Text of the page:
So the real reason why cars drift into valueless-ness is not an engineering one, it is because we live in a profligately wasteful society that seems to specialise in throwing serviceable things away because it is not the social norm to keep stuff. By changing the things we own we change ourselves, repainting the house brings new life and changes us for the better (so the considerable pressure of commercial advertising teaches us). Those photos of nice new cars with surf boards and bikes sticking out of the back, if we get that car it will change our lives. heh... as if a 17 year old Espace with potentially 8 cubic metres of cargo space in the back couldn't do that better?!
While I whole heartedly agree with your last paragraph on the current society. But I feel you are ignoring the elephant in the room. Parts don't wear out at similar times.

Each and every component have different bathtub curve. You can have a coil spring that is rated 10M compressions but the suspension arm can only take a dozen big pot holes. So although as a whole system, the car is still repairable, the chance of needing to repair and replace parts increases as the car age.

Take my wife's Fiat Panda for example, everything works very well except for the automated manual semiauto gearbox. Sometimes while driving (!) it would say "gear not available" and loose power. I diagnosed this to be the clutch hydraulic accumulator issue by collecting OBD readings as the problem occur. Although the part itself is cheap, but getting to it requires gearbox removal, some garages even quoted a whole new gearbox, costing more than what we paid for the car.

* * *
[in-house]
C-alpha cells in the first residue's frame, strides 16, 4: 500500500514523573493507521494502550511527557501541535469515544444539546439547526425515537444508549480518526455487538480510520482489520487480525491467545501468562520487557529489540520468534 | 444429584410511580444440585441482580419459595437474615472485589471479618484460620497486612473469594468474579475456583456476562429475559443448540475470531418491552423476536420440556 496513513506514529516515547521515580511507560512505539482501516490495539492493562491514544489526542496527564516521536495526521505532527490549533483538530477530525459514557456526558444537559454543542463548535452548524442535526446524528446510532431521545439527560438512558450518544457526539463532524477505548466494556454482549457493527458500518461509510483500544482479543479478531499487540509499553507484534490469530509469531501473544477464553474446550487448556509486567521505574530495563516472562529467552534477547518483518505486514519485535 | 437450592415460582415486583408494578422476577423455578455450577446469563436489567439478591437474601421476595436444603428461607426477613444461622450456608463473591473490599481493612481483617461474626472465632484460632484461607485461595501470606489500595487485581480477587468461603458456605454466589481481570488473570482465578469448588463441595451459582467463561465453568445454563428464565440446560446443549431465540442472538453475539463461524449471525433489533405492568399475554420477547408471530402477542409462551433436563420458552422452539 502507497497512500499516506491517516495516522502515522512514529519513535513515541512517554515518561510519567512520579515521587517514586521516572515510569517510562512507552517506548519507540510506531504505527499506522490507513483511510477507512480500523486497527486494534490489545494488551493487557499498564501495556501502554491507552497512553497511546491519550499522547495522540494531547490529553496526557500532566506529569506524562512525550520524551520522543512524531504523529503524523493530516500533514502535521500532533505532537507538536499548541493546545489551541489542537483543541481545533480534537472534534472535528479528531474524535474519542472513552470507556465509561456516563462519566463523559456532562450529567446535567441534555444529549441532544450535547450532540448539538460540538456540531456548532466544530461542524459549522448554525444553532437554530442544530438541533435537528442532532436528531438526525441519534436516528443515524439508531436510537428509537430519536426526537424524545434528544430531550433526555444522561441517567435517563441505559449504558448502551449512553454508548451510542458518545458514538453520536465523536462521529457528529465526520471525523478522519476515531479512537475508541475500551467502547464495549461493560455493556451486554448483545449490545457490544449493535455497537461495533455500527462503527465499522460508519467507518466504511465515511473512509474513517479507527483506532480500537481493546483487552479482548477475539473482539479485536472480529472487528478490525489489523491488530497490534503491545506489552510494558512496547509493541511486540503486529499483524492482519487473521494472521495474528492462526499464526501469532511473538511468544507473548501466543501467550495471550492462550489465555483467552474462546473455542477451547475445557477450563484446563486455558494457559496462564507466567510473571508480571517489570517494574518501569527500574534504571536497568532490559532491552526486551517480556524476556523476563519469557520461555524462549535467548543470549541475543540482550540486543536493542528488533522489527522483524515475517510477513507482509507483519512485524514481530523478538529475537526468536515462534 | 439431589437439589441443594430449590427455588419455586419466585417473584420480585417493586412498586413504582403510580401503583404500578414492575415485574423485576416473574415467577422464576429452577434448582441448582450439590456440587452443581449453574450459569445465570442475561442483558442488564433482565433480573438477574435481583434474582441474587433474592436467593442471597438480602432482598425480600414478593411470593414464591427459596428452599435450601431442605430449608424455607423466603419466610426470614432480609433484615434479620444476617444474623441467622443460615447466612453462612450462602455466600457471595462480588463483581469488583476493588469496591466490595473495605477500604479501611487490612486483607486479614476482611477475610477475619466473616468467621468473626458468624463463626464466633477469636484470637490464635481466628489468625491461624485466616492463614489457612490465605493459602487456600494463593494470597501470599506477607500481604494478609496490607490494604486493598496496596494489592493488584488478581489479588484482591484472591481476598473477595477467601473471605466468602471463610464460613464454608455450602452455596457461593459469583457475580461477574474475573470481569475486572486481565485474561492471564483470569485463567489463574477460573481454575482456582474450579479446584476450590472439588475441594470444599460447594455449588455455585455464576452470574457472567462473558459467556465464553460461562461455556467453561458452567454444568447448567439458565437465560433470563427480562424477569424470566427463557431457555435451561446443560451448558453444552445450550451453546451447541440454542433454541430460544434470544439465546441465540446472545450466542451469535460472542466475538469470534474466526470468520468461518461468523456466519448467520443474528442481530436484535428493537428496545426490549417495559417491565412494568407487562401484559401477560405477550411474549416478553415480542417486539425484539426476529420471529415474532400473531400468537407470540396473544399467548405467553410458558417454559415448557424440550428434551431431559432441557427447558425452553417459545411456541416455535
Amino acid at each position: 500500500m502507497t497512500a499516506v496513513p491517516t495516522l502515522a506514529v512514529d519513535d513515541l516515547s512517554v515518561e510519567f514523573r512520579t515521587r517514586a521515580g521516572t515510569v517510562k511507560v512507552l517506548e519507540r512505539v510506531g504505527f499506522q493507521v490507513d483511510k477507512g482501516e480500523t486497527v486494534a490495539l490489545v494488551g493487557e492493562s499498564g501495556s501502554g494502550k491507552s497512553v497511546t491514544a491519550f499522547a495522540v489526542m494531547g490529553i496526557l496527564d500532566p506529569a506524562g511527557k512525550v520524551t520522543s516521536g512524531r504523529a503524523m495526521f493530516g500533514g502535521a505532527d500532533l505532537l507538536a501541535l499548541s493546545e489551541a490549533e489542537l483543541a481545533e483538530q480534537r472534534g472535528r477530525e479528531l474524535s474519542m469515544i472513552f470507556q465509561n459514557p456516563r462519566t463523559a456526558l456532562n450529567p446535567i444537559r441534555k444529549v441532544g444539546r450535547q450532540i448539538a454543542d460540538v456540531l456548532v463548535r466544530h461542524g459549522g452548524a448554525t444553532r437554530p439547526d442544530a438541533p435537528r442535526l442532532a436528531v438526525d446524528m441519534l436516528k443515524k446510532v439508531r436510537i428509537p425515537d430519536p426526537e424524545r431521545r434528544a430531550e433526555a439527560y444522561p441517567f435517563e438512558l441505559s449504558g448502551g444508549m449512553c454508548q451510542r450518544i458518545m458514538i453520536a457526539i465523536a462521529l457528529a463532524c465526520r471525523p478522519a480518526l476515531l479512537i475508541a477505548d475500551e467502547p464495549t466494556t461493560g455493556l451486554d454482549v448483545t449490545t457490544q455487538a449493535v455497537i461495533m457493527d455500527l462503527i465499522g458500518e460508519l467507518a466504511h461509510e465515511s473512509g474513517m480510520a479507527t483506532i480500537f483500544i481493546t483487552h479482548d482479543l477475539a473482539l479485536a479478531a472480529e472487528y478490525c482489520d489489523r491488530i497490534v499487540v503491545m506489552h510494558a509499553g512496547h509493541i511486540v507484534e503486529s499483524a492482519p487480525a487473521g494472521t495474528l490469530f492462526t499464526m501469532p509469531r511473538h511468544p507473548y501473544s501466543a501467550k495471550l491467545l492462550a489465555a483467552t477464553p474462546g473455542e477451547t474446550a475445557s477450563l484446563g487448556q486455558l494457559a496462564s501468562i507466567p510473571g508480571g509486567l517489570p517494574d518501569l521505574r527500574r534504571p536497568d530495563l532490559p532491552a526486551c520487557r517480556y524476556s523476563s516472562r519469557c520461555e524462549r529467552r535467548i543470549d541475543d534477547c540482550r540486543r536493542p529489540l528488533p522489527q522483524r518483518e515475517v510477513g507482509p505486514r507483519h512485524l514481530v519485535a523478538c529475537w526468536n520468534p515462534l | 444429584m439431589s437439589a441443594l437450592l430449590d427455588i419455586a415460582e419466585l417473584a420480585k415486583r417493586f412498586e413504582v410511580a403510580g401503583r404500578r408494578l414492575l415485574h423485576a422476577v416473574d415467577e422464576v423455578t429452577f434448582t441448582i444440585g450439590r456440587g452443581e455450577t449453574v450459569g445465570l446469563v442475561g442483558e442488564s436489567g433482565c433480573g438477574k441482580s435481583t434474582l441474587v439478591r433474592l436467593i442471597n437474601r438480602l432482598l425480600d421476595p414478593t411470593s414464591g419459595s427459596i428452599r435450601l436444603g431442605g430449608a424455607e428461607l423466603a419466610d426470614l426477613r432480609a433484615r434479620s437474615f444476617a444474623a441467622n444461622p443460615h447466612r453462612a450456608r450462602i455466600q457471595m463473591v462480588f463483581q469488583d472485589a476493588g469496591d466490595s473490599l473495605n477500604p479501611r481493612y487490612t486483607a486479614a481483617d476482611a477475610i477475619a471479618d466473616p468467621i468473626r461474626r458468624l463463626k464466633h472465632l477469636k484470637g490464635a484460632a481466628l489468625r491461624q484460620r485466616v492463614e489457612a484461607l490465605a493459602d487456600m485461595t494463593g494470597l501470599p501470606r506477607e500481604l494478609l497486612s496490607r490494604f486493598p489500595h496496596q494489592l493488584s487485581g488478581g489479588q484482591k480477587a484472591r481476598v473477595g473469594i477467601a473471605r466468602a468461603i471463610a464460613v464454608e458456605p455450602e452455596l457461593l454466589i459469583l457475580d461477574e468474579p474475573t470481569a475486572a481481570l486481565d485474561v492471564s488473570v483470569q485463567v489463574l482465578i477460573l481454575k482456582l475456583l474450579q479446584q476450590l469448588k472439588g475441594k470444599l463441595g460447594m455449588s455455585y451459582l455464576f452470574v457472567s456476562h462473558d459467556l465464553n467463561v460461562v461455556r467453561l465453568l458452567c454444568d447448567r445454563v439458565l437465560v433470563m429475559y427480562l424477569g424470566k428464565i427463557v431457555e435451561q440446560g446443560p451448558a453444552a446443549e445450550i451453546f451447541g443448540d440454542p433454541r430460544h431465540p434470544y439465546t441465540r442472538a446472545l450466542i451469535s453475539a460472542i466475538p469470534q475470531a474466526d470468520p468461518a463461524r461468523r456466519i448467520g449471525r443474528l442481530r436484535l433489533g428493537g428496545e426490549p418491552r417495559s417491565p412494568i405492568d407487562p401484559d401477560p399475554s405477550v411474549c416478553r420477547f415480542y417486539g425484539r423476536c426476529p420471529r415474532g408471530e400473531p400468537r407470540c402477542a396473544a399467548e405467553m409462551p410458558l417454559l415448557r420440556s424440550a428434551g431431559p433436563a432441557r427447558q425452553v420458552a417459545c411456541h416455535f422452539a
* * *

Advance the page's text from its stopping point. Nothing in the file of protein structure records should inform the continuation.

Unlike oil filter, timing belt or coil springs, there are parts of cars that is supposed to last "life of the car", so has not been engineered to be easily repaired. The older the car, the more chances of those things needing replacement. The labour cost of repairing those may not be worth it.

Hence the older the car, the less valuable. But it's not to say £1000 cars are completely worthless, it all depends on luck. I wasn't lucky with the Panda, you have more luck with a Honda Jazz (I hear they are very reliable)
 

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Take my wife's Fiat Panda for example, everything works very well except for the automated manual semiauto gearbox. Sometimes while driving (!) it would say "gear not available" and loose power. I diagnosed this to be the clutch hydraulic accumulator issue by collecting OBD readings as the problem occur. Although the part itself is cheap, but getting to it requires gearbox removal, some garages even quoted a whole new gearbox, costing more than what we paid for the car.

Unlike oil filter, timing belt or coil springs, there are parts of cars that is supposed to last "life of the car", so has not been engineered to be easily repaired. The older the car, the more chances of those things needing replacement. The labour cost of repairing those may not be worth it.
I've said this in another thread recently discussing why it's good that EV's only have single speed gearboxes, but in a modern well maintained ICE, it's likely to be the gearbox that condemns it to the scrap yard at a certain point, not the engine, as both fully automatic and semi-auto gearboxes (manual but computer actuated) have a limited lifespan and they are not designed to be easily removed or repaired. It is very expensive, very specialist work, especially for a traditional full auto box with torque converter.